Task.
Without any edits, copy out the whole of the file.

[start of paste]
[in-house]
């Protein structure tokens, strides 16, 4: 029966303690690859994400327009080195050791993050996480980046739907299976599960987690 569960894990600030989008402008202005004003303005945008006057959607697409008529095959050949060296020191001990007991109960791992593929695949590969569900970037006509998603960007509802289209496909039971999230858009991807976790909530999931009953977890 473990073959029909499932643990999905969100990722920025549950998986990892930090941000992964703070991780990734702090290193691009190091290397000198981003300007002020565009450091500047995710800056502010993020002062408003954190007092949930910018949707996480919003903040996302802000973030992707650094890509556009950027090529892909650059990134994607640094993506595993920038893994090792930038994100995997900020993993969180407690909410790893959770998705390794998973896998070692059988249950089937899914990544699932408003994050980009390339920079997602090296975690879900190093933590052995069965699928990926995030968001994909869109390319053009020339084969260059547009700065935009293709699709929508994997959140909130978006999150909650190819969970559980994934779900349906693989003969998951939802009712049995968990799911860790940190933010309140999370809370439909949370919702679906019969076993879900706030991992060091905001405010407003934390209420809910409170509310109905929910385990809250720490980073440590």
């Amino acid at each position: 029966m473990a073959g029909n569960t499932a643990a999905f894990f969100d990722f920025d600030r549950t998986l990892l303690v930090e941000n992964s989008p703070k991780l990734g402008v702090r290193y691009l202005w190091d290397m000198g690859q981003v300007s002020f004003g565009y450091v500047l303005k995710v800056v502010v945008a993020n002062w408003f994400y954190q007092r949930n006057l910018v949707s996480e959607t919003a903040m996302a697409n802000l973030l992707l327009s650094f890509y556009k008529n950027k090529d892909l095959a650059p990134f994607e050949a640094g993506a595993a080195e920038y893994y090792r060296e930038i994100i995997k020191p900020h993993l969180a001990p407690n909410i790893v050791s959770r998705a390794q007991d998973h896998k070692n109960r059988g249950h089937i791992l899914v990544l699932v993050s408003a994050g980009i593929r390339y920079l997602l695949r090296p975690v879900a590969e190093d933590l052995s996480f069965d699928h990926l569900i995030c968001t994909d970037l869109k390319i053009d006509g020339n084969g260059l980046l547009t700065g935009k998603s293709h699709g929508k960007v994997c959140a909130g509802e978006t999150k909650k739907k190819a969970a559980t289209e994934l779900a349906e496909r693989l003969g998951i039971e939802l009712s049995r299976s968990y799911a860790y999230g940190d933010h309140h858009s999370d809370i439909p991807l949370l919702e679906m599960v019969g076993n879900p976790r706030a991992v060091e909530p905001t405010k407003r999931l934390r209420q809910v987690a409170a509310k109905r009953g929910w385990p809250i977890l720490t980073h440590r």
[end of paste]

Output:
[in-house]
């Protein structure tokens, strides 16, 4: 029966303690690859994400327009080195050791993050996480980046739907299976599960987690 569960894990600030989008402008202005004003303005945008006057959607697409008529095959050949060296020191001990007991109960791992593929695949590969569900970037006509998603960007509802289209496909039971999230858009991807976790909530999931009953977890 473990073959029909499932643990999905969100990722920025549950998986990892930090941000992964703070991780990734702090290193691009190091290397000198981003300007002020565009450091500047995710800056502010993020002062408003954190007092949930910018949707996480919003903040996302802000973030992707650094890509556009950027090529892909650059990134994607640094993506595993920038893994090792930038994100995997900020993993969180407690909410790893959770998705390794998973896998070692059988249950089937899914990544699932408003994050980009390339920079997602090296975690879900190093933590052995069965699928990926995030968001994909869109390319053009020339084969260059547009700065935009293709699709929508994997959140909130978006999150909650190819969970559980994934779900349906693989003969998951939802009712049995968990799911860790940190933010309140999370809370439909949370919702679906019969076993879900706030991992060091905001405010407003934390209420809910409170509310109905929910385990809250720490980073440590």
């Amino acid at each position: 029966m473990a073959g029909n569960t499932a643990a999905f894990f969100d990722f920025d600030r549950t998986l990892l303690v930090e941000n992964s989008p703070k991780l990734g402008v702090r290193y691009l202005w190091d290397m000198g690859q981003v300007s002020f004003g565009y450091v500047l303005k995710v800056v502010v945008a993020n002062w408003f994400y954190q007092r949930n006057l910018v949707s996480e959607t919003a903040m996302a697409n802000l973030l992707l327009s650094f890509y556009k008529n950027k090529d892909l095959a650059p990134f994607e050949a640094g993506a595993a080195e920038y893994y090792r060296e930038i994100i995997k020191p900020h993993l969180a001990p407690n909410i790893v050791s959770r998705a390794q007991d998973h896998k070692n109960r059988g249950h089937i791992l899914v990544l699932v993050s408003a994050g980009i593929r390339y920079l997602l695949r090296p975690v879900a590969e190093d933590l052995s996480f069965d699928h990926l569900i995030c968001t994909d970037l869109k390319i053009d006509g020339n084969g260059l980046l547009t700065g935009k998603s293709h699709g929508k960007v994997c959140a909130g509802e978006t999150k909650k739907k190819a969970a559980t289209e994934l779900a349906e496909r693989l003969g998951i039971e939802l009712s049995r299976s968990y799911a860790y999230g940190d933010h309140h858009s999370d809370i439909p991807l949370l919702e679906m599960v019969g076993n879900p976790r706030a991992v060091e909530p905001t405010k407003r999931l934390r209420q809910v987690a409170a509310k109905r009953g929910w385990p809250i977890l720490t980073h440590r």